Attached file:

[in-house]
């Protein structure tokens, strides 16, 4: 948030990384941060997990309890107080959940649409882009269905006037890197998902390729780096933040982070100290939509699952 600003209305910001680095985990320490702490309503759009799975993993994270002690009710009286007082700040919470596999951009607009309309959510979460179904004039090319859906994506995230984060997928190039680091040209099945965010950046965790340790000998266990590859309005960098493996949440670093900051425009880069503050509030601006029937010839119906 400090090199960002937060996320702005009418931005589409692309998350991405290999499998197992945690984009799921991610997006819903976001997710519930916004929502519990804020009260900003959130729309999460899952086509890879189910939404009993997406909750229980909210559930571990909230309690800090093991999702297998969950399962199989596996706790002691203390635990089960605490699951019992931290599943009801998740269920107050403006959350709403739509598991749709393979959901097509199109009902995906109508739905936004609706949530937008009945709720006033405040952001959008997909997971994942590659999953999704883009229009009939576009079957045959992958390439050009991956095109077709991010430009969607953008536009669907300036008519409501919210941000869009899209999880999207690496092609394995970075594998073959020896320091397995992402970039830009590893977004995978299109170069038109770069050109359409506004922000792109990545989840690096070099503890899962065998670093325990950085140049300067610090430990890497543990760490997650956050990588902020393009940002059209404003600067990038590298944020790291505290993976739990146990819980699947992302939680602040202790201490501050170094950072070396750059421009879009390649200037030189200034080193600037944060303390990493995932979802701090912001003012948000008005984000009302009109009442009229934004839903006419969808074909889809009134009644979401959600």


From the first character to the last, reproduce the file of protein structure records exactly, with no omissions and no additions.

[in-house]
């Protein structure tokens, strides 16, 4: 948030990384941060997990309890107080959940649409882009269905006037890197998902390729780096933040982070100290939509699952 600003209305910001680095985990320490702490309503759009799975993993994270002690009710009286007082700040919470596999951009607009309309959510979460179904004039090319859906994506995230984060997928190039680091040209099945965010950046965790340790000998266990590859309005960098493996949440670093900051425009880069503050509030601006029937010839119906 400090090199960002937060996320702005009418931005589409692309998350991405290999499998197992945690984009799921991610997006819903976001997710519930916004929502519990804020009260900003959130729309999460899952086509890879189910939404009993997406909750229980909210559930571990909230309690800090093991999702297998969950399962199989596996706790002691203390635990089960605490699951019992931290599943009801998740269920107050403006959350709403739509598991749709393979959901097509199109009902995906109508739905936004609706949530937008009945709720006033405040952001959008997909997971994942590659999953999704883009229009009939576009079957045959992958390439050009991956095109077709991010430009969607953008536009669907300036008519409501919210941000869009899209999880999207690496092609394995970075594998073959020896320091397995992402970039830009590893977004995978299109170069038109770069050109359409506004922000792109990545989840690096070099503890899962065998670093325990950085140049300067610090430990890497543990760490997650956050990588902020393009940002059209404003600067990038590298944020790291505290993976739990146990819980699947992302939680602040202790201490501050170094950072070396750059421009879009390649200037030189200034080193600037944060303390990493995932979802701090912001003012948000008005984000009302009109009442009229934004839903006419969808074909889809009134009644979401959600």